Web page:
On the likelihood of “encapsulating all uncertainty”

Kristy A. Martire*, Gary Edmond, Daniel J. Navarro, Ben R. Newell

*Corresponding author for this work

Research output: Contribution to journalArticlepeer-review

15 Citations (Scopus)


The assignment of personal probabilities to form a forensic practitioner's likelihood ratio is a mental operation subject to all the frailties of human memory, perception and judgment. While we agree that beliefs expressed as coherent probabilities are neither ‘right’ nor ‘wrong’ we argue that debate over this fact obscures both the requirement for and consideration of the ‘helpfulness’ of practitioner's opinions. We also question the extent to which a likelihood ratio based on personal probabilities can realistically be expected to ‘encapsulate all uncertainty’. Courts cannot rigorously assess a forensic practitioner's bare assertions of belief regarding evidential strength. At a minimum, information regarding the uncertainty both within and between the opinions of practitioners is required.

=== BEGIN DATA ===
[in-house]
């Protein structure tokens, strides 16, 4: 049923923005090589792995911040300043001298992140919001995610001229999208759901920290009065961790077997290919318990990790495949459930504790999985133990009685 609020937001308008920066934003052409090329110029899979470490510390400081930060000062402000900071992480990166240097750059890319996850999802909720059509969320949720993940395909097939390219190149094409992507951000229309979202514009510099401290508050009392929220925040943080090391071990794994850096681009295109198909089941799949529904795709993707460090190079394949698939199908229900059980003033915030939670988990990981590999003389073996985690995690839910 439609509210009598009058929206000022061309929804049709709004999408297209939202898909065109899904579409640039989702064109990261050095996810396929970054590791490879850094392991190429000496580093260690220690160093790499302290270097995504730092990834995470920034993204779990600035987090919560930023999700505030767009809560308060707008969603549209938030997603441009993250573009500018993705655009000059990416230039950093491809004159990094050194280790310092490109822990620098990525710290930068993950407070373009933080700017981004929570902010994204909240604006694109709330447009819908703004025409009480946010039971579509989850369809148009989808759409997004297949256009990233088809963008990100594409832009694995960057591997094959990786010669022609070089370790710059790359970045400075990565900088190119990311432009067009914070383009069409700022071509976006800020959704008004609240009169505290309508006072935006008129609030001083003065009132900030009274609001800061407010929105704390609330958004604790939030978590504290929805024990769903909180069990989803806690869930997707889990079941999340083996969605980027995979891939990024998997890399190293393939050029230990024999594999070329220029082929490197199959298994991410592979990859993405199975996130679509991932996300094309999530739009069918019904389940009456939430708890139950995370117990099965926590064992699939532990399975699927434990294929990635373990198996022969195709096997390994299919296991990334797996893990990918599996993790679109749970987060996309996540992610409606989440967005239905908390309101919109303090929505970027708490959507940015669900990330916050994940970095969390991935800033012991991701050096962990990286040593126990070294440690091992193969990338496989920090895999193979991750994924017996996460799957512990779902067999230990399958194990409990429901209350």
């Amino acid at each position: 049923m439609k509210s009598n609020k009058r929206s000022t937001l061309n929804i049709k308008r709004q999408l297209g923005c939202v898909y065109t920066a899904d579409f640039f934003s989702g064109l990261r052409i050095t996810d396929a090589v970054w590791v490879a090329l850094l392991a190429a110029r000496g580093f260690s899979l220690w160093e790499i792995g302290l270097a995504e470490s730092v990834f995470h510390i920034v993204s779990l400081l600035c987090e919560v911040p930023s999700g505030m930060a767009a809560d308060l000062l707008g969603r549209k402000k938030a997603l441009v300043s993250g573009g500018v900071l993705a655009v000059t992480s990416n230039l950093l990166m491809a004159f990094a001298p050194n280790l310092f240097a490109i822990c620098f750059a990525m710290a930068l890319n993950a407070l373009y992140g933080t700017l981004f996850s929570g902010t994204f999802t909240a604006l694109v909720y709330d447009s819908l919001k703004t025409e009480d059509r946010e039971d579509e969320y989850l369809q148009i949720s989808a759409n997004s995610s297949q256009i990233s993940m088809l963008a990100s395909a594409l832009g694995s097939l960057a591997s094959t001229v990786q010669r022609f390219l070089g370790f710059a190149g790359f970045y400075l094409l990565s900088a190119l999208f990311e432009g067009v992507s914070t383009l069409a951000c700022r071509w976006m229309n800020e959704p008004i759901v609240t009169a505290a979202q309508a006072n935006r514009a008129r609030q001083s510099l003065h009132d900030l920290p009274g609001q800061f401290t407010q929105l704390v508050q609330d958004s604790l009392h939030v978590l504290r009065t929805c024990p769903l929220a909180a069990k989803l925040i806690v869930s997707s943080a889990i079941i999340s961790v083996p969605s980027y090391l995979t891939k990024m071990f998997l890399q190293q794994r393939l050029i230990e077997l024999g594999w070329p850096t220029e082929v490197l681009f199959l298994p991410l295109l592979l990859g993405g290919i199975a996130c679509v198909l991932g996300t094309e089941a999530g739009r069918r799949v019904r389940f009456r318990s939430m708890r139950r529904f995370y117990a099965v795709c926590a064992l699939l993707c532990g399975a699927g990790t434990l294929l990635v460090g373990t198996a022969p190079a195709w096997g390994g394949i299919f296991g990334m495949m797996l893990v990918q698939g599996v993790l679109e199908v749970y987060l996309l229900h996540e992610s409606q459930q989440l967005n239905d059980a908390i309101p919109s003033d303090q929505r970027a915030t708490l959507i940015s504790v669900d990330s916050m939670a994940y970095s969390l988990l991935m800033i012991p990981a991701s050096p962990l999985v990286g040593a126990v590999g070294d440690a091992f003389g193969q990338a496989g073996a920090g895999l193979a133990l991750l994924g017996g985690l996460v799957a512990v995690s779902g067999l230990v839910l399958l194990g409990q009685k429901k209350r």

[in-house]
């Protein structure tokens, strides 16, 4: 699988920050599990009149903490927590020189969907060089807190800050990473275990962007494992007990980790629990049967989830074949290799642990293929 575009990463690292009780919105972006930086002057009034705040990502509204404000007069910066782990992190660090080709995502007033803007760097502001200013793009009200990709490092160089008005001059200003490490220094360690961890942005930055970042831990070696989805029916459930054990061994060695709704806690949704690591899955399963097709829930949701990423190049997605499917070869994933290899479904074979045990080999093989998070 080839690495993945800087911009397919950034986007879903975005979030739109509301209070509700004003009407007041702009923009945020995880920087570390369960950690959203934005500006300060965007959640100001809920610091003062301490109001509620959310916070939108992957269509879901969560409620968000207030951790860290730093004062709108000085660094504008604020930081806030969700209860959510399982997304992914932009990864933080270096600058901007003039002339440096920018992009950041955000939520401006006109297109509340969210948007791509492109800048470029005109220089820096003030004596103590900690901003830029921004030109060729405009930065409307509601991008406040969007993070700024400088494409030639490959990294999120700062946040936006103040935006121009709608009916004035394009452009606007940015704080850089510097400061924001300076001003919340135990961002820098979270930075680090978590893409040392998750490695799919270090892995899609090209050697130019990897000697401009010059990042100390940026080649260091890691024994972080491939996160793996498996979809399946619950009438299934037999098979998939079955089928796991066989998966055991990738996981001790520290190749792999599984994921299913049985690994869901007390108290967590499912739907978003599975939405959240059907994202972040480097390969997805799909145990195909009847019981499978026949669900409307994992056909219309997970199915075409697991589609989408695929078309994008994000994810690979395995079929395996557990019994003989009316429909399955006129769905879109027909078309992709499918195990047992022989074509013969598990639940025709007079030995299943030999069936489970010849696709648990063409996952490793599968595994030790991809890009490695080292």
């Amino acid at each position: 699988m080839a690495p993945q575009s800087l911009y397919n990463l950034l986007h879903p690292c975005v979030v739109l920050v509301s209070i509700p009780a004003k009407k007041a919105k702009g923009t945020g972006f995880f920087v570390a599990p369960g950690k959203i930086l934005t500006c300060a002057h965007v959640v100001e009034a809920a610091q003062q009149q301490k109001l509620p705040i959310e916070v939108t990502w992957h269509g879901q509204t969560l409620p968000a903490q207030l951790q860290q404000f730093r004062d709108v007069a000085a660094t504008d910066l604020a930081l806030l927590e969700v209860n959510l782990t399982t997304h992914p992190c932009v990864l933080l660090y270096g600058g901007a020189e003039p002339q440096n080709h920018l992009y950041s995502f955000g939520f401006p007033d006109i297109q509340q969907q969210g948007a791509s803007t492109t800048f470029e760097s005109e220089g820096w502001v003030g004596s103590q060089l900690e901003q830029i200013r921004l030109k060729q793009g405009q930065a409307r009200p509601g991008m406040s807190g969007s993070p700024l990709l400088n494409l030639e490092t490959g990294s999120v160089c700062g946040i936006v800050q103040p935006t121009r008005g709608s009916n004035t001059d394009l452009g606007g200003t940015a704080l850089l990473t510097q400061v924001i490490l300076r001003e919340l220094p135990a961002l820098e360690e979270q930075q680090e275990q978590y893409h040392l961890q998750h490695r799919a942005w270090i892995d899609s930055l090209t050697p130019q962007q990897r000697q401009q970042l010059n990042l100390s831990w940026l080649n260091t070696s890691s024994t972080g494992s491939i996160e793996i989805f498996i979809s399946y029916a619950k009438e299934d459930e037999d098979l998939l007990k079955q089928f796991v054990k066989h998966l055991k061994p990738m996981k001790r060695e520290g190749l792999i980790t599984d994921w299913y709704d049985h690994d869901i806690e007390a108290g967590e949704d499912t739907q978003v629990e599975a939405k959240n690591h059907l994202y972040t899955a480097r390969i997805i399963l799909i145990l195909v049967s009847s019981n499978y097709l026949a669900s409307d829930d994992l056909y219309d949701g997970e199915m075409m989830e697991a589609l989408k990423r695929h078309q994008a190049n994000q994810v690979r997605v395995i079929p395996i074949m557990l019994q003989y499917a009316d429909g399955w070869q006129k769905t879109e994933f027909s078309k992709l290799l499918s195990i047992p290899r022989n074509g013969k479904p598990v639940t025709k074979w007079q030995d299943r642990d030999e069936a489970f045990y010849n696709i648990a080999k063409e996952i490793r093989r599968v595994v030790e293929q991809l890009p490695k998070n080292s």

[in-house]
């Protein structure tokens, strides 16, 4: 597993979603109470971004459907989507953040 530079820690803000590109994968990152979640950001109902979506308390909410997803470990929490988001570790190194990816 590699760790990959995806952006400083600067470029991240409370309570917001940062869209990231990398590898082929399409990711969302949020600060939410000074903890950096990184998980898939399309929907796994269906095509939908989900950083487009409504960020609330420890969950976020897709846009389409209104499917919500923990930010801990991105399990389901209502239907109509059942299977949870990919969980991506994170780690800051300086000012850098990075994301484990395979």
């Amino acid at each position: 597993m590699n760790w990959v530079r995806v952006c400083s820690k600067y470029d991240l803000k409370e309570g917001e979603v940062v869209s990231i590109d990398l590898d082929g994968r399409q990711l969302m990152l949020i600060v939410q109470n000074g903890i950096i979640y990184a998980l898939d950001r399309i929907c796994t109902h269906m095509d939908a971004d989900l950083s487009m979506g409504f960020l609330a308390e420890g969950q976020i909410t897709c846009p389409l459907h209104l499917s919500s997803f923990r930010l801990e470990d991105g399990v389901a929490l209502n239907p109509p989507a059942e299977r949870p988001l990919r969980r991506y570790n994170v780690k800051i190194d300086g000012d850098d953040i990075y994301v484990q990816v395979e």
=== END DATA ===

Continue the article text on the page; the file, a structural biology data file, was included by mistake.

Original languageEnglish
Pages (from-to)76-79
Number of pages4
JournalScience and Justice
Issue number1
Early online date12 Dec 2016
Publication statusPublished - 1 Jan 2017


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